Pubdate: Wed, 02 Aug 2017
Source: Record, The (Kitchener, CN ON)
Copyright: 2017 Metroland Media Group Ltd.
Author: Liz Monteiro
Page: A1


Drug use, disposed syringes a concern in downtown Galt

CAMBRIDGE - Robin Thomas often holds her pet Chihuahua in her arms
when she takes him for a walk on the trail along the Grand River
behind her condo building.

She's afraid her dog will step on used syringes that litter the brush
near the trail.

Thomas lives at The Grand Condominium at Waterscape on Water Street.
She moved there almost two years because she wanted to live in
downtown Galt and was attracted to the view of the river from her balcony.

"I love it here and I'm a fighter," said the 53-year-old retired
business owner.

"But if it doesn't clean up, I will put it up for sale," she

Thomas also lives near The Bridges, the Cambridge shelter located on
Simcoe Street near Ainslie Street.

"I can understand homelessness when people are trying to get off the
street. I'm all for that, but not what I'm seeing out here," Thomas

"When you live here and you really see it, it's so sad," she

"I have to keep my eyes peeled to the ground when I walk the

It's common to see people passed out in the brush near the water's
edge and the area is strewn with backpacks and clothes, she said.

"You see them on the ground almost comatose. You don't know what to
do," she said.

A walk on the trail behind Galt Collegiate this week led to plenty of
syringe caps and alcohol wipe wrappers.

"What if you had to live here and pick up syringes?" she said. "This
is my community, too."

Thomas said she supports recent comments by Cambridge coroner Dr. Hank
Nykamp, who said he's concerned with the number of overdoses and
deaths associated with opioid drug overdoses, especially the deadly
drug fentanyl.

Nykamp said Cambridge is becoming the drug capital of Ontario with
"drug houses" and "crystal meth factories." He said the Bridges
shelter was part of the drug problem in the core area.

Nykamp said the drug issue needs to be taken seriously and politicians
must participate in solutions. He suggested safe injection sites, more
counselling services and additional affordable housing units.

Fentanyl is causing havoc in many communities across the country.
Locally, 39 people have died of drug overdoses since January, said
Waterloo Regional Police.

And investigators say the amount of fentanyl seizures has more than
doubled. Last year from January to July, police seized 682 grams of
fentanyl. The same period this year has netted 1,556 grams.

Cambridge Mayor Doug Craig said the city has been focusing on the
fentanyl crisis for at least three months and is in the midst of
creating a task force to look at addressing the issues in the core
area of Galt.

Coun. Frank Monteiro, who met with Cambridge's fire chief and deputies
on Tuesday, discussed having naloxone kits on fire trucks in the
future. Front-line officers with Waterloo Regional Police already
carry naloxone kits.

Monteiro said he respects Nykamp and knows many are frustrated with
the deadly consequences associated with the powerful drug fentanyl,
but he's not convinced Cambridge is the drug capital.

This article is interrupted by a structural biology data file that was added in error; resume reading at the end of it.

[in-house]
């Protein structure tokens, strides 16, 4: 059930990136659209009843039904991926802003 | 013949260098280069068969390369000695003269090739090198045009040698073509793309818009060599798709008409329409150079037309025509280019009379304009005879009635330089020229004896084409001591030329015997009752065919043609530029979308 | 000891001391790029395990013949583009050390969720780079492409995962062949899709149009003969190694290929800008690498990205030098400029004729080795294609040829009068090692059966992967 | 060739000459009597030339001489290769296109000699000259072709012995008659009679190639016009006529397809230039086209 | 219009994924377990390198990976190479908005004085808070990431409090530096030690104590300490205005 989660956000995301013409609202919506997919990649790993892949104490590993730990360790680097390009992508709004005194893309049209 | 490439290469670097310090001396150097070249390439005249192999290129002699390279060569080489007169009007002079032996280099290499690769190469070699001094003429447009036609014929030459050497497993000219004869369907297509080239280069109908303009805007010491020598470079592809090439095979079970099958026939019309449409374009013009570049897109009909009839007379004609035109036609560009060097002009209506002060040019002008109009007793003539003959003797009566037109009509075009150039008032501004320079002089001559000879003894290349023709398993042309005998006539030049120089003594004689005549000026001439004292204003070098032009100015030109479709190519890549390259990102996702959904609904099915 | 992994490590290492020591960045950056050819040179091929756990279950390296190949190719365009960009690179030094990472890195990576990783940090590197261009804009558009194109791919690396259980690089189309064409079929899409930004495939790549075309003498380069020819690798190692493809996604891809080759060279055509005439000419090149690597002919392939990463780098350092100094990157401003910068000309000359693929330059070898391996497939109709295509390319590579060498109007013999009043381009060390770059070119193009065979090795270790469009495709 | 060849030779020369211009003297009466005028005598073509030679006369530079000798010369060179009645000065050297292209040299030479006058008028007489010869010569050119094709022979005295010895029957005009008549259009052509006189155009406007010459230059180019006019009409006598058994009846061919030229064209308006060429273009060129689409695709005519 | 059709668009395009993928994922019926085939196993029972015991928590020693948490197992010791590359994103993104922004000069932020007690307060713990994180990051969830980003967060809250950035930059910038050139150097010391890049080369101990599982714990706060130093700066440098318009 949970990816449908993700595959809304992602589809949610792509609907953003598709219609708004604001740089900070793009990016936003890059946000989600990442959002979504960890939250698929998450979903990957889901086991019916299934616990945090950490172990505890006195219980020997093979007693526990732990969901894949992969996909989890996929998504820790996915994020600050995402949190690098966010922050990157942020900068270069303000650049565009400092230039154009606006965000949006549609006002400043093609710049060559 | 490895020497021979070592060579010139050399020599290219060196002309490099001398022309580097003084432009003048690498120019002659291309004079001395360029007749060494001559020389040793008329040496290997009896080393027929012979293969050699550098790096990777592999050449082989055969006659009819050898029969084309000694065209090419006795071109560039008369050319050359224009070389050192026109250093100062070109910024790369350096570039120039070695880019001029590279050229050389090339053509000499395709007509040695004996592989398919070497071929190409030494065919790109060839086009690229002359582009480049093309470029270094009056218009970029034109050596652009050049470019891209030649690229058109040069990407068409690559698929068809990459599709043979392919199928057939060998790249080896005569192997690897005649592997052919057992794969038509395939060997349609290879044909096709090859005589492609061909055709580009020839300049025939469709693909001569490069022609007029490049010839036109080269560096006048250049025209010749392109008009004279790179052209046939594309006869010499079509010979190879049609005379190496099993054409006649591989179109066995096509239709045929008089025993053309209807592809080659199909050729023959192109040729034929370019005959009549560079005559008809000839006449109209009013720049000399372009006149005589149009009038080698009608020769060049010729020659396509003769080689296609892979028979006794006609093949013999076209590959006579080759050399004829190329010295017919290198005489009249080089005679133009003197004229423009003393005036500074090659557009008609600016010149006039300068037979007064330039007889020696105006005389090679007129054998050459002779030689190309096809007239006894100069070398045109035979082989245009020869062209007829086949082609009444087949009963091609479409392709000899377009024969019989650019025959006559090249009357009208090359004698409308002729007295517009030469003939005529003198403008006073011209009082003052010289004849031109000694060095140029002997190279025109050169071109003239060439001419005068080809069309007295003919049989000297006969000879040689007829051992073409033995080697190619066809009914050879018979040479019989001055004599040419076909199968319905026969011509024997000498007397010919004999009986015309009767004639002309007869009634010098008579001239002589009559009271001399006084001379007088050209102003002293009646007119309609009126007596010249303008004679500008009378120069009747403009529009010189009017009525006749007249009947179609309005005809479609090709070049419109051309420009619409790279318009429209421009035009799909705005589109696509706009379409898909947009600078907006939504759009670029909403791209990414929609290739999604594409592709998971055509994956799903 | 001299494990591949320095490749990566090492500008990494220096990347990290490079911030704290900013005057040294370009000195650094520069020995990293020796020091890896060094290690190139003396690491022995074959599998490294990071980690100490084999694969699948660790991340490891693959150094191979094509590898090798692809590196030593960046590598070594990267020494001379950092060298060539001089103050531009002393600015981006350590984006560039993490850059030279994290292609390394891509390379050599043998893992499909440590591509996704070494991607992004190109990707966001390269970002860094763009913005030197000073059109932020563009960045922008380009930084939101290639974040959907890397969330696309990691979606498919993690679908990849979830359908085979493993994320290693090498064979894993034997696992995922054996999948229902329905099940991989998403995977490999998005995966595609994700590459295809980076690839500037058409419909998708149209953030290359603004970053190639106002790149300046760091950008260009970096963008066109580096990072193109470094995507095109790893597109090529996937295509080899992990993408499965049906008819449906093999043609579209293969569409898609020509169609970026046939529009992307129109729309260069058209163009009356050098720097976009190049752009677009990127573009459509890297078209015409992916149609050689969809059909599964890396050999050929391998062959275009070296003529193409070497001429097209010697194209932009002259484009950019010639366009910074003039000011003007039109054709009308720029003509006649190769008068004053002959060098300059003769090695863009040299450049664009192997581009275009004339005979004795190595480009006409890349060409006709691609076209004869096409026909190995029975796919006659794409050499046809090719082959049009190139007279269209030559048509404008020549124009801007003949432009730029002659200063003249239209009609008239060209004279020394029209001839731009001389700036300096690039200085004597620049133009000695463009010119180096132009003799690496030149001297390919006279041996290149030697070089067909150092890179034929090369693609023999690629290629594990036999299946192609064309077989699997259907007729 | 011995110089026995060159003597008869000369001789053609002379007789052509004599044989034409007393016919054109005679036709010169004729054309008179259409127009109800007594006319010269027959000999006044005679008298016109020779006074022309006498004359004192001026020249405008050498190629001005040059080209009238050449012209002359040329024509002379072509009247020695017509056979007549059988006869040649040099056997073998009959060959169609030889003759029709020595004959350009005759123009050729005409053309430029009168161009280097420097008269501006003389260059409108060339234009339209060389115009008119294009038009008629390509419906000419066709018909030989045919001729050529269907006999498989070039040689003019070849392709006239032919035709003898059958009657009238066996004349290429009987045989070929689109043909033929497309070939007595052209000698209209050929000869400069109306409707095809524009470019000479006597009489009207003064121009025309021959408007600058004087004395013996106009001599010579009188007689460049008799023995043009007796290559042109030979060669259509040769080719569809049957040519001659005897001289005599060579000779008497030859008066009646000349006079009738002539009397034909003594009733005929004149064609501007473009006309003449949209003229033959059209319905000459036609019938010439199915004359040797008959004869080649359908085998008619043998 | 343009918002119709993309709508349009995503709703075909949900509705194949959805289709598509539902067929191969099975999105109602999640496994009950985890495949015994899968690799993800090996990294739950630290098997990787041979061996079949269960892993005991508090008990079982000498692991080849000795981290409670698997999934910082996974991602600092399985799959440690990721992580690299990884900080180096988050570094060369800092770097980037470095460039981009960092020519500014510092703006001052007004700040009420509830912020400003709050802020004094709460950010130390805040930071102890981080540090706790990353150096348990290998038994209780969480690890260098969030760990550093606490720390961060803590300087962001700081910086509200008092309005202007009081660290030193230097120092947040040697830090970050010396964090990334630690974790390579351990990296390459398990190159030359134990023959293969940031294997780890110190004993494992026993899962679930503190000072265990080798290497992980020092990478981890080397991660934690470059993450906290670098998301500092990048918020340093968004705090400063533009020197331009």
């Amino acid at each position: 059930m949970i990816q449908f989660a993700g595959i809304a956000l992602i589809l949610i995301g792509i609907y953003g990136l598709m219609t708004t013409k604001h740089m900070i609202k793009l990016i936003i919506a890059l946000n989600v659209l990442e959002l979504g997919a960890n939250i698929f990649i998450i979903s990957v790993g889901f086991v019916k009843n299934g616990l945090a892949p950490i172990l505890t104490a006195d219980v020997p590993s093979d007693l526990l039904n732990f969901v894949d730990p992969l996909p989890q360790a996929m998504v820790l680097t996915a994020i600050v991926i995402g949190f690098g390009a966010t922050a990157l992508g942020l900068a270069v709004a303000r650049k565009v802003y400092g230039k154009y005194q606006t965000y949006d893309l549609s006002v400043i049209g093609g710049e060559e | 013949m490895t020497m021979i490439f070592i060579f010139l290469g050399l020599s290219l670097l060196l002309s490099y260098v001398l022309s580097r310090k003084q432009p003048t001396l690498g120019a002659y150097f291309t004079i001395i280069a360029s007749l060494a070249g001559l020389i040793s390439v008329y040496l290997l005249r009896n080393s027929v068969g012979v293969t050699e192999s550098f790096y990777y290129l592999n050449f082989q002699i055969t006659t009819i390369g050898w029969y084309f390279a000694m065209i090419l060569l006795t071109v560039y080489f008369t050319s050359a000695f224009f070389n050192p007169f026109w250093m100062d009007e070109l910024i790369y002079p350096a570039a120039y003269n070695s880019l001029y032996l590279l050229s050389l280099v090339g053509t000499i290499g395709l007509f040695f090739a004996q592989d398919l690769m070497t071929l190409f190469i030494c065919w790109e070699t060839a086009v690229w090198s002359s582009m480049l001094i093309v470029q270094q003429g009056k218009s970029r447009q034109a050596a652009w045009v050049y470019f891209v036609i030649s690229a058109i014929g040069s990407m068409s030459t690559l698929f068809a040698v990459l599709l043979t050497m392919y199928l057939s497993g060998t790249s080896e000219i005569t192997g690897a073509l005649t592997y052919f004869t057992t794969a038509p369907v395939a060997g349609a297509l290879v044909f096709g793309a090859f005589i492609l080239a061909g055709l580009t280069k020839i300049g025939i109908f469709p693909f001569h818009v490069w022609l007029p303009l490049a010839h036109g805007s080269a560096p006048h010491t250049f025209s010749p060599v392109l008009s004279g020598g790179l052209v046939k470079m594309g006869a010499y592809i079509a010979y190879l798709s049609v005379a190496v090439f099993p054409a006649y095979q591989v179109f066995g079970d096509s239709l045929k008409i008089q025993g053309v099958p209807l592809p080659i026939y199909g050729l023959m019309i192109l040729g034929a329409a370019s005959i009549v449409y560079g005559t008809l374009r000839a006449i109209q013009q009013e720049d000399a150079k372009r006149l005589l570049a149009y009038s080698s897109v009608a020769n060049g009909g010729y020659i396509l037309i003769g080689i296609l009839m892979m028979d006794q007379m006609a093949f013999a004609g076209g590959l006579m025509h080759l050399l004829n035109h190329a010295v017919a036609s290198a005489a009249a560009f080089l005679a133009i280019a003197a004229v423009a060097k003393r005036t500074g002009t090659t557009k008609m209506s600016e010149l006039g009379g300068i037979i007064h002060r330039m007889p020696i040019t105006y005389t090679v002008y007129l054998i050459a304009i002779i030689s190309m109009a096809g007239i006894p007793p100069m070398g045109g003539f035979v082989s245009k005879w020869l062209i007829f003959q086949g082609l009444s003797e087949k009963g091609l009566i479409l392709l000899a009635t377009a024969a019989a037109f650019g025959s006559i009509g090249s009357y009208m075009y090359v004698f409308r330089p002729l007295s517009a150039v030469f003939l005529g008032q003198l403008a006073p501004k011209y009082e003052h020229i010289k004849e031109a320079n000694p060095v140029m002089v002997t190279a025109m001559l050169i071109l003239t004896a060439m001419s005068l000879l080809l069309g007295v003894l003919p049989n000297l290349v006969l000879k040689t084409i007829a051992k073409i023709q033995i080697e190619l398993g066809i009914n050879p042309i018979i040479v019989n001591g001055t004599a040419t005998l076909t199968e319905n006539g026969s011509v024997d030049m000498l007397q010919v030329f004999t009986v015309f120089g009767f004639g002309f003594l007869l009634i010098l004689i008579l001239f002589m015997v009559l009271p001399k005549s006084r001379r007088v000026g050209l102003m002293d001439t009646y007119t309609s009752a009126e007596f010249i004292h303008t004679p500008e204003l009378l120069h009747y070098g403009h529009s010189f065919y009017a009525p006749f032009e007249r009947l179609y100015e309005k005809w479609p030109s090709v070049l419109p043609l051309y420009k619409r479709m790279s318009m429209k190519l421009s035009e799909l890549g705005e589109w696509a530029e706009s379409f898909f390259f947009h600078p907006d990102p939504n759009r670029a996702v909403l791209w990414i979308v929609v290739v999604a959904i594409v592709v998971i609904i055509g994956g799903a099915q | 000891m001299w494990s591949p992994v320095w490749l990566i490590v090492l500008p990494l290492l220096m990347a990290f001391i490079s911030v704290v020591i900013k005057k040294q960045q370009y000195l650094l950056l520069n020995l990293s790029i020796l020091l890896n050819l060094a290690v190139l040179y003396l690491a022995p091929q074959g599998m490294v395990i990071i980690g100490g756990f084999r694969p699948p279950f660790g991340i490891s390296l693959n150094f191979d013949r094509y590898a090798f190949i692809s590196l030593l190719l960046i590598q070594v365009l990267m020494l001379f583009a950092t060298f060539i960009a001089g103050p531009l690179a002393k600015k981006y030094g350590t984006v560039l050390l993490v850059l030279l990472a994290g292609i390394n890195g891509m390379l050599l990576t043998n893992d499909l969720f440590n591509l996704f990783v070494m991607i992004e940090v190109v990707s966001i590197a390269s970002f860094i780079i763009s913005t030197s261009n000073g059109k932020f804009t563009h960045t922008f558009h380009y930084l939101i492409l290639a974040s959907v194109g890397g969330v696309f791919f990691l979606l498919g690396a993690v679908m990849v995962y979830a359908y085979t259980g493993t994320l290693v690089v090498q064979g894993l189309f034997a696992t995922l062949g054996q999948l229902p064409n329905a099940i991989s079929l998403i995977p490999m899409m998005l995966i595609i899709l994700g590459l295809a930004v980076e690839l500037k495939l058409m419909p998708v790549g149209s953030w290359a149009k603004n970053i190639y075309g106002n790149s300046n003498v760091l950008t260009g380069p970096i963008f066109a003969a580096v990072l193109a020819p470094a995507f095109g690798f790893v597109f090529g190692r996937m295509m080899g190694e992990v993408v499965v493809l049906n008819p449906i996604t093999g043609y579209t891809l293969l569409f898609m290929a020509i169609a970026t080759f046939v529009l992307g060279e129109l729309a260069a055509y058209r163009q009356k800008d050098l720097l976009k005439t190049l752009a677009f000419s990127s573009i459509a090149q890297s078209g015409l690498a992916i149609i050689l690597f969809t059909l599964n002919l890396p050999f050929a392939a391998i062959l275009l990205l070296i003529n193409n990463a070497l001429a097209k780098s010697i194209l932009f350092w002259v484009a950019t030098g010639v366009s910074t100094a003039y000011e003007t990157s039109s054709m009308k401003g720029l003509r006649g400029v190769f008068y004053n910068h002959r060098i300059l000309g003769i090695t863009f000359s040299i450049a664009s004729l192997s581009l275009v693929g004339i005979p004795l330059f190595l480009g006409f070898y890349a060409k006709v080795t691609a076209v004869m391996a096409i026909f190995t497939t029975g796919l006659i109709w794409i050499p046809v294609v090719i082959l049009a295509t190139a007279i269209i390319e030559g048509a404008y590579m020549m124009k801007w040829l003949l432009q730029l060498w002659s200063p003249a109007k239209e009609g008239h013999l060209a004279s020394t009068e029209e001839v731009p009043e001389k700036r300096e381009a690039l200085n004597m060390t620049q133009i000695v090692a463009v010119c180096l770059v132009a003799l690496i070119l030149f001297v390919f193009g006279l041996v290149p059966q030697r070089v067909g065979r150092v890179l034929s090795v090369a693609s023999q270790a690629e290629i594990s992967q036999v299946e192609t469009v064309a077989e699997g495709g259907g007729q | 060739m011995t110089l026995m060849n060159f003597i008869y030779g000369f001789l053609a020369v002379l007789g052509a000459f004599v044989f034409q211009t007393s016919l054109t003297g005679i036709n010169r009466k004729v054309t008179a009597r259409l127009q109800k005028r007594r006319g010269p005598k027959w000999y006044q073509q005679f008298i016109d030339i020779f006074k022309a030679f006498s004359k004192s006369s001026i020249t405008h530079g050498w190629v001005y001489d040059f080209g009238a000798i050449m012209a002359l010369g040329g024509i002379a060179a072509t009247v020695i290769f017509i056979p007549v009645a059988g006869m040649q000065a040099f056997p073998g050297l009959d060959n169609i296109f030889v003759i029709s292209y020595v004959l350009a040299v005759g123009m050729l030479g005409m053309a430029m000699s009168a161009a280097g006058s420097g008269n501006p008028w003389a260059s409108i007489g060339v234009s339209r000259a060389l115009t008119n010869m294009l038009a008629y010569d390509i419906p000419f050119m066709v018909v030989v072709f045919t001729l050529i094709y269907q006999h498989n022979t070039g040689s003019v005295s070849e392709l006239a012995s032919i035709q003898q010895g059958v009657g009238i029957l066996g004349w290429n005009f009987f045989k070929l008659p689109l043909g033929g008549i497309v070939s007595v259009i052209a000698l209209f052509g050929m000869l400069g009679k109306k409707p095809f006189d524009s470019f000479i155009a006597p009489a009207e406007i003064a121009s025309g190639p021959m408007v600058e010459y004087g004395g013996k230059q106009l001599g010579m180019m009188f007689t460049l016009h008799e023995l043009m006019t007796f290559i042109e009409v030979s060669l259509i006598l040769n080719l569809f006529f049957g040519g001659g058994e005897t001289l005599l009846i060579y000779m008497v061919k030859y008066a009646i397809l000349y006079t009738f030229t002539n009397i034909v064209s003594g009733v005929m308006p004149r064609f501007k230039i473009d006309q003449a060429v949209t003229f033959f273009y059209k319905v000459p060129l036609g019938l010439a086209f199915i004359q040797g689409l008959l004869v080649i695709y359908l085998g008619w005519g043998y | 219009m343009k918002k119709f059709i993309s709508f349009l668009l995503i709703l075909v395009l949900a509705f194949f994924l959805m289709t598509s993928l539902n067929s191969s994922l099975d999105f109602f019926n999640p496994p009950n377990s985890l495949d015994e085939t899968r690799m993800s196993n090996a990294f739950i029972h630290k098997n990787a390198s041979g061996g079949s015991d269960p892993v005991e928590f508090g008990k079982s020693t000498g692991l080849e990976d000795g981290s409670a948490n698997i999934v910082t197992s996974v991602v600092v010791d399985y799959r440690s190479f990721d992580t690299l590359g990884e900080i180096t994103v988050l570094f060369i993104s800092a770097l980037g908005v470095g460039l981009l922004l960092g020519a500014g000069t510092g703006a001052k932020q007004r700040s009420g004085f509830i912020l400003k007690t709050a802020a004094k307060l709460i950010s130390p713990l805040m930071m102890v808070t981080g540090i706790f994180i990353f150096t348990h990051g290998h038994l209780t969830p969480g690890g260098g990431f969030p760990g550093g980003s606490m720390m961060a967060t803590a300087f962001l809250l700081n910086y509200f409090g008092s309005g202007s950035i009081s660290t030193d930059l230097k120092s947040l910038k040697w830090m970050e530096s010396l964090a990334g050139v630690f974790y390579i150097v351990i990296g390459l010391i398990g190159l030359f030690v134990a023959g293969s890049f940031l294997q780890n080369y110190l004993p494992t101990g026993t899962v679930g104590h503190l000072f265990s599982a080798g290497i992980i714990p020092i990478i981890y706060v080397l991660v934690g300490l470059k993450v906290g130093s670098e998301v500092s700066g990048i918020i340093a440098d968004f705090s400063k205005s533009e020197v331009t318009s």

"We are no different than any other city," he said. "Everyone is
experiencing this problem with fentanyl."

Monteiro said he hopes the mayor's task force will be an opportunity
to learn from others such as business owners and former drug users on
how to combat the problem. The executive director of Bridges will sit
on the task force.

"We need to be educated on this. The more we know the better," he

Carrie Peart, who along with her brother owns Reids Chocolate, Candy
and Nut Shop on Ainslie Street, said she has seen increased numbers of
people "hanging out" in the downtown but doesn't think it's deterring
customers to her store.

She used to be open until 9 p.m. but has cut back on the late

"Parking is still more of an issue than the homeless," she

The Bridges shelter administration pointed to a Facebook post when
asked to respond to the fentanyl crisis.

In the post, Julie Watts, board chair of the Cambridge Shelter
Corporation, said, "The Bridges was built on the foundation and
principle that all people have value, regardless of their mental
health or current situation."

"Since its inception, The Bridges has worked closely with the
community, and has been extremely grateful for its support. 'Those
people' who are our clients are somebody's brother, mother, sister,
father, or grandparent. They deserve to be helped and respected, not
to be judged."

Watts said the fentanyl crisis will take "hard work by many agencies,
all levels of government, and the community as a whole. We are
committed to being a part of the solution." "We are proud of what we
do," she said. Dianne McLeod, program co-ordinator of the Cambridge
Self-Help Food Bank on Ainslie Street, said the agency is seeing more
people coming through its doors.

"We are seeing lots of new faces, and I don't know where they are
coming from," she said.

McLeod said the addiction issue is complex; often, drug users
experience some sort of trauma and the drug use is their way of
"numbing the pain or hiding from something."

"When they are off the drugs, the pain floods back. Where is the help
for that?"

McLeod said the agency's two street outreach workers speak to those
using, and some say they are not calling 911 when someone overdoses.
Instead, they are using the antidote naloxone.

"People doing substances are afraid to call police. They fear they
risk losing their housing if they call police," McLeod.

McLeod said she'd like to see more street outreach and increased
patrols on retrieving used needles. She wants to see additional
counselling and other services to get users treatment if they want

"Dead addicts can't recover. We have to keep them alive," she said.
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